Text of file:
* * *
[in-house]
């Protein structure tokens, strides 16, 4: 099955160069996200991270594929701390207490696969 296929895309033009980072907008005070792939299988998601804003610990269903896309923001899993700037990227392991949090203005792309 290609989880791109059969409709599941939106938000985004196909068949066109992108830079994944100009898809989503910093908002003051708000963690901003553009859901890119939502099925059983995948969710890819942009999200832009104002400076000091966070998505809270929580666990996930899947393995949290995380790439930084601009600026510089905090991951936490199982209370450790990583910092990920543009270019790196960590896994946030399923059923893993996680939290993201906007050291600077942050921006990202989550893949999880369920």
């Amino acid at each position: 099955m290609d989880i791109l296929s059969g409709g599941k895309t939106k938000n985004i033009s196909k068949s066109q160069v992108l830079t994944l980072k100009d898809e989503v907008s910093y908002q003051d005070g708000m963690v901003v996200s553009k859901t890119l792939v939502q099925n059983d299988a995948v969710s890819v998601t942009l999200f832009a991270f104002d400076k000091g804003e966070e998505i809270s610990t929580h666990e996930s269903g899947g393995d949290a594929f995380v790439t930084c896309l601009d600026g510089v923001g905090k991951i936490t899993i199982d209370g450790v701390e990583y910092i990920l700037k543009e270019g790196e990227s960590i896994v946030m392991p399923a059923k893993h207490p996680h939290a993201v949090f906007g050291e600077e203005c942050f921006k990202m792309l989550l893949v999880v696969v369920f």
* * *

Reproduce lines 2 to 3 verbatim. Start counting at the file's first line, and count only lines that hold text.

């Protein structure tokens, strides 16, 4: 099955160069996200991270594929701390207490696969 296929895309033009980072907008005070792939299988998601804003610990269903896309923001899993700037990227392991949090203005792309 290609989880791109059969409709599941939106938000985004196909068949066109992108830079994944100009898809989503910093908002003051708000963690901003553009859901890119939502099925059983995948969710890819942009999200832009104002400076000091966070998505809270929580666990996930899947393995949290995380790439930084601009600026510089905090991951936490199982209370450790990583910092990920543009270019790196960590896994946030399923059923893993996680939290993201906007050291600077942050921006990202989550893949999880369920």
């Amino acid at each position: 099955m290609d989880i791109l296929s059969g409709g599941k895309t939106k938000n985004i033009s196909k068949s066109q160069v992108l830079t994944l980072k100009d898809e989503v907008s910093y908002q003051d005070g708000m963690v901003v996200s553009k859901t890119l792939v939502q099925n059983d299988a995948v969710s890819v998601t942009l999200f832009a991270f104002d400076k000091g804003e966070e998505i809270s610990t929580h666990e996930s269903g899947g393995d949290a594929f995380v790439t930084c896309l601009d600026g510089v923001g905090k991951i936490t899993i199982d209370g450790v701390e990583y910092i990920l700037k543009e270019g790196e990227s960590i896994v946030m392991p399923a059923k893993h207490p996680h939290a993201v949090f906007g050291e600077e203005c942050f921006k990202m792309l989550l893949v999880v696969v369920f």